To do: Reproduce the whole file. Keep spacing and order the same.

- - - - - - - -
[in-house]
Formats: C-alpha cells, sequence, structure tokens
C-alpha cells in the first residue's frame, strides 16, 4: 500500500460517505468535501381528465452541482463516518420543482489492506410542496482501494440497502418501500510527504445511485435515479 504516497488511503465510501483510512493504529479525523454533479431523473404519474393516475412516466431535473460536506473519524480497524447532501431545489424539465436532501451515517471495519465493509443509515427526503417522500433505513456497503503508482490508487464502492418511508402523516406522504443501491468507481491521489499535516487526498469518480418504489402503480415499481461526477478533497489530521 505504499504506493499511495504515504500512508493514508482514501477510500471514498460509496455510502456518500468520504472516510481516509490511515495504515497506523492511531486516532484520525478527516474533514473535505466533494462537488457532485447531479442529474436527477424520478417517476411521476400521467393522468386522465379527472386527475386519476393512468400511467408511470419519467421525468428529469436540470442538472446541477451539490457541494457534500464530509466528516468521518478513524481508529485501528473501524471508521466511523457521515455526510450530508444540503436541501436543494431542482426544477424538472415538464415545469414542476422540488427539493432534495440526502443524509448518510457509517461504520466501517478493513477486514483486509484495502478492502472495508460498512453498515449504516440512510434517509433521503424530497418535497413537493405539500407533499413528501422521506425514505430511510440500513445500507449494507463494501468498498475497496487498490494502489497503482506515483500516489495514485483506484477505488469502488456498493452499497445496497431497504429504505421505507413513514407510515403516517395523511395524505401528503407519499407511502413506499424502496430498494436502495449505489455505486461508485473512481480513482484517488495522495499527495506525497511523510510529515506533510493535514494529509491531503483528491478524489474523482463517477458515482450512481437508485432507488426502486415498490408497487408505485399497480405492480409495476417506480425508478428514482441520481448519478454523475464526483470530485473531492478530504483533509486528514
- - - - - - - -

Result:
[in-house]
Formats: C-alpha cells, sequence, structure tokens
C-alpha cells in the first residue's frame, strides 16, 4: 500500500460517505468535501381528465452541482463516518420543482489492506410542496482501494440497502418501500510527504445511485435515479 504516497488511503465510501483510512493504529479525523454533479431523473404519474393516475412516466431535473460536506473519524480497524447532501431545489424539465436532501451515517471495519465493509443509515427526503417522500433505513456497503503508482490508487464502492418511508402523516406522504443501491468507481491521489499535516487526498469518480418504489402503480415499481461526477478533497489530521 505504499504506493499511495504515504500512508493514508482514501477510500471514498460509496455510502456518500468520504472516510481516509490511515495504515497506523492511531486516532484520525478527516474533514473535505466533494462537488457532485447531479442529474436527477424520478417517476411521476400521467393522468386522465379527472386527475386519476393512468400511467408511470419519467421525468428529469436540470442538472446541477451539490457541494457534500464530509466528516468521518478513524481508529485501528473501524471508521466511523457521515455526510450530508444540503436541501436543494431542482426544477424538472415538464415545469414542476422540488427539493432534495440526502443524509448518510457509517461504520466501517478493513477486514483486509484495502478492502472495508460498512453498515449504516440512510434517509433521503424530497418535497413537493405539500407533499413528501422521506425514505430511510440500513445500507449494507463494501468498498475497496487498490494502489497503482506515483500516489495514485483506484477505488469502488456498493452499497445496497431497504429504505421505507413513514407510515403516517395523511395524505401528503407519499407511502413506499424502496430498494436502495449505489455505486461508485473512481480513482484517488495522495499527495506525497511523510510529515506533510493535514494529509491531503483528491478524489474523482463517477458515482450512481437508485432507488426502486415498490408497487408505485399497480405492480409495476417506480425508478428514482441520481448519478454523475464526483470530485473531492478530504483533509486528514